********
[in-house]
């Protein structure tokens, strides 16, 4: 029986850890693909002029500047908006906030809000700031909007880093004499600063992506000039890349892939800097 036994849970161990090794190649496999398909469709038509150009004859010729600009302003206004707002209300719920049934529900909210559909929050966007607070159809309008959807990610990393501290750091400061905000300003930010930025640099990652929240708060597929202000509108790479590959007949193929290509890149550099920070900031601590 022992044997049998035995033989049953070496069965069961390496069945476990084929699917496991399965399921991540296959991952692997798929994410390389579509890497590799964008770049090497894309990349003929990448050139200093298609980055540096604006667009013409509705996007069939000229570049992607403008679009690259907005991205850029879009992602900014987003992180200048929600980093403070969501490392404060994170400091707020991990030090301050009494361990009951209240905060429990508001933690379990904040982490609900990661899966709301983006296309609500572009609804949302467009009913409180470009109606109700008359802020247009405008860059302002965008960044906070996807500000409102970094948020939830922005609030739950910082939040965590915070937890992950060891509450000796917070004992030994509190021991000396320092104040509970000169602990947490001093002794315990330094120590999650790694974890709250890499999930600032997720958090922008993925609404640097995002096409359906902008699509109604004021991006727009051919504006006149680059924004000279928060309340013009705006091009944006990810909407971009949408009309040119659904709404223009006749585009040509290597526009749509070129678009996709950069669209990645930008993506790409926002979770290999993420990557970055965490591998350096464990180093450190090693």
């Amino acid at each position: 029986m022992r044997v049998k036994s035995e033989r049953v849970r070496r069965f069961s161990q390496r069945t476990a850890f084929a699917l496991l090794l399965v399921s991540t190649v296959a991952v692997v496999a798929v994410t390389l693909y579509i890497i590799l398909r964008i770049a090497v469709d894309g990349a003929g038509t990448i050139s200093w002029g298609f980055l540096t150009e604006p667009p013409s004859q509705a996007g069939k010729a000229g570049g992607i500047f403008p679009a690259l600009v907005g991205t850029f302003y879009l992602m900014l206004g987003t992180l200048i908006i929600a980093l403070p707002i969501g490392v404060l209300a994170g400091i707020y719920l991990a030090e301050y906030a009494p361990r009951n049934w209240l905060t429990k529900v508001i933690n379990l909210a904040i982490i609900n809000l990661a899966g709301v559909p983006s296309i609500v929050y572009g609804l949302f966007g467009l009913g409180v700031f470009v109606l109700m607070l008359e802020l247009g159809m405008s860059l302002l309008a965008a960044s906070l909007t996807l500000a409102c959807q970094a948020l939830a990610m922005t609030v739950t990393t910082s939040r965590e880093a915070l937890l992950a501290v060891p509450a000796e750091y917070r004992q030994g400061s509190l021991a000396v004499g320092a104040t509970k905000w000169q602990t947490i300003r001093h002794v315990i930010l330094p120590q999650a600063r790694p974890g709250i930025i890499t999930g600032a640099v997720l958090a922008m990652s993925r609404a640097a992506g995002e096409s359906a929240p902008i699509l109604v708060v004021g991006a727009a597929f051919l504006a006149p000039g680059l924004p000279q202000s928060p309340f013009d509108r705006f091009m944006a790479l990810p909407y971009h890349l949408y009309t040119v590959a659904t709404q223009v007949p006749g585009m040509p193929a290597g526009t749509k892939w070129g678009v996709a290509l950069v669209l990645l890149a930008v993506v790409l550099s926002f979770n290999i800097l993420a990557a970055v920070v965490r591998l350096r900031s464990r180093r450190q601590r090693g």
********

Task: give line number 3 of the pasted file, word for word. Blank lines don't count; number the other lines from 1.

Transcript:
């Amino acid at each position: 029986m022992r044997v049998k036994s035995e033989r049953v849970r070496r069965f069961s161990q390496r069945t476990a850890f084929a699917l496991l090794l399965v399921s991540t190649v296959a991952v692997v496999a798929v994410t390389l693909y579509i890497i590799l398909r964008i770049a090497v469709d894309g990349a003929g038509t990448i050139s200093w002029g298609f980055l540096t150009e604006p667009p013409s004859q509705a996007g069939k010729a000229g570049g992607i500047f403008p679009a690259l600009v907005g991205t850029f302003y879009l992602m900014l206004g987003t992180l200048i908006i929600a980093l403070p707002i969501g490392v404060l209300a994170g400091i707020y719920l991990a030090e301050y906030a009494p361990r009951n049934w209240l905060t429990k529900v508001i933690n379990l909210a904040i982490i609900n809000l990661a899966g709301v559909p983006s296309i609500v929050y572009g609804l949302f966007g467009l009913g409180v700031f470009v109606l109700m607070l008359e802020l247009g159809m405008s860059l302002l309008a965008a960044s906070l909007t996807l500000a409102c959807q970094a948020l939830a990610m922005t609030v739950t990393t910082s939040r965590e880093a915070l937890l992950a501290v060891p509450a000796e750091y917070r004992q030994g400061s509190l021991a000396v004499g320092a104040t509970k905000w000169q602990t947490i300003r001093h002794v315990i930010l330094p120590q999650a600063r790694p974890g709250i930025i890499t999930g600032a640099v997720l958090a922008m990652s993925r609404a640097a992506g995002e096409s359906a929240p902008i699509l109604v708060v004021g991006a727009a597929f051919l504006a006149p000039g680059l924004p000279q202000s928060p309340f013009d509108r705006f091009m944006a790479l990810p909407y971009h890349l949408y009309t040119v590959a659904t709404q223009v007949p006749g585009m040509p193929a290597g526009t749509k892939w070129g678009v996709a290509l950069v669209l990645l890149a930008v993506v790409l550099s926002f979770n290999i800097l993420a990557a970055v920070v965490r591998l350096r900031s464990r180093r450190q601590r090693g």